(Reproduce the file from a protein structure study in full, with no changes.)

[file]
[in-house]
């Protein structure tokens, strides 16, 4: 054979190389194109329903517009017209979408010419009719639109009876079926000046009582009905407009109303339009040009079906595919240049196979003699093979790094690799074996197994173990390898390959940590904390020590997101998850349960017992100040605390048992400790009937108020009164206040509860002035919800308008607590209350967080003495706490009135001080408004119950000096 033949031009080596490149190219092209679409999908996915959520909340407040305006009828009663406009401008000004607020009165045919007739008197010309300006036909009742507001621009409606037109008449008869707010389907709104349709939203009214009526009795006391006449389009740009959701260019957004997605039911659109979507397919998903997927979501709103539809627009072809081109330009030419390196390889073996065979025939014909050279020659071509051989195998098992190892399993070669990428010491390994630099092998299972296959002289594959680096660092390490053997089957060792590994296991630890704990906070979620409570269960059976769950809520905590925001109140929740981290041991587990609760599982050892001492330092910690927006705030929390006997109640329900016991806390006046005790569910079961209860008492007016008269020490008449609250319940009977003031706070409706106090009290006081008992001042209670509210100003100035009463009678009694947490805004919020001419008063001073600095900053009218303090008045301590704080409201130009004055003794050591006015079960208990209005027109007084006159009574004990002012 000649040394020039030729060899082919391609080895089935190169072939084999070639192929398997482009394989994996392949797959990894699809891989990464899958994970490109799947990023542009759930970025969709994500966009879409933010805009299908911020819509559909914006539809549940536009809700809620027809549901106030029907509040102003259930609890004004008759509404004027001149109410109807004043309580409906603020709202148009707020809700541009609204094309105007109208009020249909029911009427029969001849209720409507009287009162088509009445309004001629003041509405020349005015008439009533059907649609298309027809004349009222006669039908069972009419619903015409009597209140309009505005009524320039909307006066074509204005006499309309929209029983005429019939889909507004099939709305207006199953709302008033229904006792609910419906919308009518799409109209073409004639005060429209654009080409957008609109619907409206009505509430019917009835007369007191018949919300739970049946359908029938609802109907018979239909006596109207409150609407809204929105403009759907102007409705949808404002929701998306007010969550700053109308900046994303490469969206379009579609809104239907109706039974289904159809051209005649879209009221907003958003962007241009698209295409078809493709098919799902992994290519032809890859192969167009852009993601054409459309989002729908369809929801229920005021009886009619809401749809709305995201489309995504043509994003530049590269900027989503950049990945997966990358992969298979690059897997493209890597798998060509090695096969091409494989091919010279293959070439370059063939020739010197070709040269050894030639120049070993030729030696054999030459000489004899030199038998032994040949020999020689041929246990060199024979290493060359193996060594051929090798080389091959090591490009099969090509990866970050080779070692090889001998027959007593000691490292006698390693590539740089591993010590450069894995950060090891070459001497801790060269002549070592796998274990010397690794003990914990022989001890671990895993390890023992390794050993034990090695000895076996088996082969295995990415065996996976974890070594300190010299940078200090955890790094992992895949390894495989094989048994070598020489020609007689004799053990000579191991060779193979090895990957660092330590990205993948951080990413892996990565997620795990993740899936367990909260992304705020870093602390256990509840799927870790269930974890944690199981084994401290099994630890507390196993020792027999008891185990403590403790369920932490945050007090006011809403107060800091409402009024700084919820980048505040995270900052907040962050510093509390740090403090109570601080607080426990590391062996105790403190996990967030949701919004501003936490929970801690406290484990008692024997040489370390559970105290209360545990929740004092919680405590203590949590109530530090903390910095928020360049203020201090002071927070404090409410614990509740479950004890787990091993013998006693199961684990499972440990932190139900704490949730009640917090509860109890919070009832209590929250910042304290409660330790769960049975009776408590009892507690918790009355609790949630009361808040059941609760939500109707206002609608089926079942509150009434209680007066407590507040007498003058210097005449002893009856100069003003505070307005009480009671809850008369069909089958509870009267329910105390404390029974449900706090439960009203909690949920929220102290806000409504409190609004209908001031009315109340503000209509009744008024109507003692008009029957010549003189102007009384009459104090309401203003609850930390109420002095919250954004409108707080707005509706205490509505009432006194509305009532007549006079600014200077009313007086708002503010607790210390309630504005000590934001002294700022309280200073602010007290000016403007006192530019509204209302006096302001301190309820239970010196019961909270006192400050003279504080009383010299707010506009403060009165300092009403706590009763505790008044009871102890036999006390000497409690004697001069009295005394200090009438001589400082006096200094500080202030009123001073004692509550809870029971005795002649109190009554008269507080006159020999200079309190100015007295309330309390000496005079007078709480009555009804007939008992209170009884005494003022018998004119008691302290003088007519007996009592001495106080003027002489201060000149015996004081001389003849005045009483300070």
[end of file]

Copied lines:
[in-house]
């Protein structure tokens, strides 16, 4: 054979190389194109329903517009017209979408010419009719639109009876079926000046009582009905407009109303339009040009079906595919240049196979003699093979790094690799074996197994173990390898390959940590904390020590997101998850349960017992100040605390048992400790009937108020009164206040509860002035919800308008607590209350967080003495706490009135001080408004119950000096 033949031009080596490149190219092209679409999908996915959520909340407040305006009828009663406009401008000004607020009165045919007739008197010309300006036909009742507001621009409606037109008449008869707010389907709104349709939203009214009526009795006391006449389009740009959701260019957004997605039911659109979507397919998903997927979501709103539809627009072809081109330009030419390196390889073996065979025939014909050279020659071509051989195998098992190892399993070669990428010491390994630099092998299972296959002289594959680096660092390490053997089957060792590994296991630890704990906070979620409570269960059976769950809520905590925001109140929740981290041991587990609760599982050892001492330092910690927006705030929390006997109640329900016991806390006046005790569910079961209860008492007016008269020490008449609250319940009977003031706070409706106090009290006081008992001042209670509210100003100035009463009678009694947490805004919020001419008063001073600095900053009218303090008045301590704080409201130009004055003794050591006015079960208990209005027109007084006159009574004990002012 000649040394020039030729060899082919391609080895089935190169072939084999070639192929398997482009394989994996392949797959990894699809891989990464899958994970490109799947990023542009759930970025969709994500966009879409933010805009299908911020819509559909914006539809549940536009809700809620027809549901106030029907509040102003259930609890004004008759509404004027001149109410109807004043309580409906603020709202148009707020809700541009609204094309105007109208009020249909029911009427029969001849209720409507009287009162088509009445309004001629003041509405020349005015008439009533059907649609298309027809004349009222006669039908069972009419619903015409009597209140309009505005009524320039909307006066074509204005006499309309929209029983005429019939889909507004099939709305207006199953709302008033229904006792609910419906919308009518799409109209073409004639005060429209654009080409957008609109619907409206009505509430019917009835007369007191018949919300739970049946359908029938609802109907018979239909006596109207409150609407809204929105403009759907102007409705949808404002929701998306007010969550700053109308900046994303490469969206379009579609809104239907109706039974289904159809051209005649879209009221907003958003962007241009698209295409078809493709098919799902992994290519032809890859192969167009852009993601054409459309989002729908369809929801229920005021009886009619809401749809709305995201489309995504043509994003530049590269900027989503950049990945997966990358992969298979690059897997493209890597798998060509090695096969091409494989091919010279293959070439370059063939020739010197070709040269050894030639120049070993030729030696054999030459000489004899030199038998032994040949020999020689041929246990060199024979290493060359193996060594051929090798080389091959090591490009099969090509990866970050080779070692090889001998027959007593000691490292006698390693590539740089591993010590450069894995950060090891070459001497801790060269002549070592796998274990010397690794003990914990022989001890671990895993390890023992390794050993034990090695000895076996088996082969295995990415065996996976974890070594300190010299940078200090955890790094992992895949390894495989094989048994070598020489020609007689004799053990000579191991060779193979090895990957660092330590990205993948951080990413892996990565997620795990993740899936367990909260992304705020870093602390256990509840799927870790269930974890944690199981084994401290099994630890507390196993020792027999008891185990403590403790369920932490945050007090006011809403107060800091409402009024700084919820980048505040995270900052907040962050510093509390740090403090109570601080607080426990590391062996105790403190996990967030949701919004501003936490929970801690406290484990008692024997040489370390559970105290209360545990929740004092919680405590203590949590109530530090903390910095928020360049203020201090002071927070404090409410614990509740479950004890787990091993013998006693199961684990499972440990932190139900704490949730009640917090509860109890919070009832209590929250910042304290409660330790769960049975009776408590009892507690918790009355609790949630009361808040059941609760939500109707206002609608089926079942509150009434209680007066407590507040007498003058210097005449002893009856100069003003505070307005009480009671809850008369069909089958509870009267329910105390404390029974449900706090439960009203909690949920929220102290806000409504409190609004209908001031009315109340503000209509009744008024109507003692008009029957010549003189102007009384009459104090309401203003609850930390109420002095919250954004409108707080707005509706205490509505009432006194509305009532007549006079600014200077009313007086708002503010607790210390309630504005000590934001002294700022309280200073602010007290000016403007006192530019509204209302006096302001301190309820239970010196019961909270006192400050003279504080009383010299707010506009403060009165300092009403706590009763505790008044009871102890036999006390000497409690004697001069009295005394200090009438001589400082006096200094500080202030009123001073004692509550809870029971005795002649109190009554008269507080006159020999200079309190100015007295309330309390000496005079007078709480009555009804007939008992209170009884005494003022018998004119008691302290003088007519007996009592001495106080003027002489201060000149015996004081001389003849005045009483300070």